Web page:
Viloria, much to his credit, saw out the third round and managed to have some success of his own but was on the receiving end of real punishment again in round 4 as we saw what high skilled offensive boxing is all about, from both men. Viloria, whilst not embarrassing himself, was being figured out by Gonzalez who was looking in control of the ring, despite big shots being landed from Viloria.
Round 5 was one of the worst rounds for Viloria who looked very much out of his depth for a round though showed his toughness to see out the storm and came back himself in rounds 6 and 7 as the action returned to being competitive, yet easy to score for Gonzalez. It seemed that whilst Viloria was having success, he was being forced to take some really solid combinations that over-shadowed his own success.
The pace was slowing down in round 8 yet both both men stayed in close quarters, landing shots up close. Sadly for Viloria he was being comfortably out landed by Gonzalez who was reeling off combinations as and when he wanted to turn up the pace. Viloria tried to stem the tide but he had little answer to Gonzalez's accuracy, timing and sensational output.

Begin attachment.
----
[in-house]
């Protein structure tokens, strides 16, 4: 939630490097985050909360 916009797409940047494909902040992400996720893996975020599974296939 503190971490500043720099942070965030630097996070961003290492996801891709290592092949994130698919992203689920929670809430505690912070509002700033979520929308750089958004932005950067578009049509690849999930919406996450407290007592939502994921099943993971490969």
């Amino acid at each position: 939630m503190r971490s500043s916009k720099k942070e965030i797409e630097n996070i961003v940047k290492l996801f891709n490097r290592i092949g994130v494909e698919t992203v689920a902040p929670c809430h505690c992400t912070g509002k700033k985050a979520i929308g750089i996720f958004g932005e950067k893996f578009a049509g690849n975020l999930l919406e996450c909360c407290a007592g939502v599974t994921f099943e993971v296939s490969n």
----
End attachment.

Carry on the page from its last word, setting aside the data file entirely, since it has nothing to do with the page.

Before the start of round 9 the doctor had a word with Viloria, it wasn't a serious one and it never seemed like the doctor was going to stop the fight but it did delay the start of the round. Despite the delayed start the round started well for Gonzalez though a body shot part way through seemed to hurt the Nicaraguan who took about 20 seconds to recover himself. When he did recover he decided to punish Viloria with another devastating combination that rocked Viloria who was quickly saved by the referee. The stoppage may have been slightly early but it did appear to be a fair one, especially given the way that Viloria was helped to corner.
The win was another excellent one for Gonzalez. It wasn't punch perfect by any stretch of the imagination but it was another high quality win to add to his already impressive resume. For Viloria the bout may be his last at the top level however it was a great from the challenger.
Now attention for Gonzalez may well turn to the proposed super fight with Naoya Inoue, in 2016, or perhaps a bout with another of the champions, at either 112lbs or 115lbs. Bouts between Gonzalez and Juan Francisco Estrada, Amnat Ruenroeng, Kohei Kono or Carlos Cuadras would all have major appeal, especially with HBO backing Gonzalez like they are doing.